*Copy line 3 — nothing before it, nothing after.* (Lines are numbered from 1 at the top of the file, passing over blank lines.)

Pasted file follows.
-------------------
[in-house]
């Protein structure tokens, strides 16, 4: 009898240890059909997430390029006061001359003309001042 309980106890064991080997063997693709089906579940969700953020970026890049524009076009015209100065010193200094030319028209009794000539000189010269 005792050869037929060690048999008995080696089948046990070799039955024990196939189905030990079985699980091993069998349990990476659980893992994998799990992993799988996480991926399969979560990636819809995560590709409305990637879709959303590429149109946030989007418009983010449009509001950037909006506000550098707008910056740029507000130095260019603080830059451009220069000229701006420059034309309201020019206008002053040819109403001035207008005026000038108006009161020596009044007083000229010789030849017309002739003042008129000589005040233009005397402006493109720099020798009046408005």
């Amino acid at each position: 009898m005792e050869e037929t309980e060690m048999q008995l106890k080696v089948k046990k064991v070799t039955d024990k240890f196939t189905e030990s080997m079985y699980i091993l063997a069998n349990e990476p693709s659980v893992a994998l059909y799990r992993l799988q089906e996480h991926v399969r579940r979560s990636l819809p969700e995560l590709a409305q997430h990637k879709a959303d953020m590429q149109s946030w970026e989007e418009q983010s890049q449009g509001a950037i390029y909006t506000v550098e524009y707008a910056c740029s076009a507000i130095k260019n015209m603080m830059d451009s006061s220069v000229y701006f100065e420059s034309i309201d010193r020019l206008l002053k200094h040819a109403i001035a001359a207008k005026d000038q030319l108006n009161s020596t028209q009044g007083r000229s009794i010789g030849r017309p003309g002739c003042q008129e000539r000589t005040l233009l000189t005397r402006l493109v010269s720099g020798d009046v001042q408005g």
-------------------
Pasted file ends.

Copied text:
């Amino acid at each position: 009898m005792e050869e037929t309980e060690m048999q008995l106890k080696v089948k046990k064991v070799t039955d024990k240890f196939t189905e030990s080997m079985y699980i091993l063997a069998n349990e990476p693709s659980v893992a994998l059909y799990r992993l799988q089906e996480h991926v399969r579940r979560s990636l819809p969700e995560l590709a409305q997430h990637k879709a959303d953020m590429q149109s946030w970026e989007e418009q983010s890049q449009g509001a950037i390029y909006t506000v550098e524009y707008a910056c740029s076009a507000i130095k260019n015209m603080m830059d451009s006061s220069v000229y701006f100065e420059s034309i309201d010193r020019l206008l002053k200094h040819a109403i001035a001359a207008k005026d000038q030319l108006n009161s020596t028209q009044g007083r000229s009794i010789g030849r017309p003309g002739c003042q008129e000539r000589t005040l233009l000189t005397r402006l493109v010269s720099g020798d009046v001042q408005g």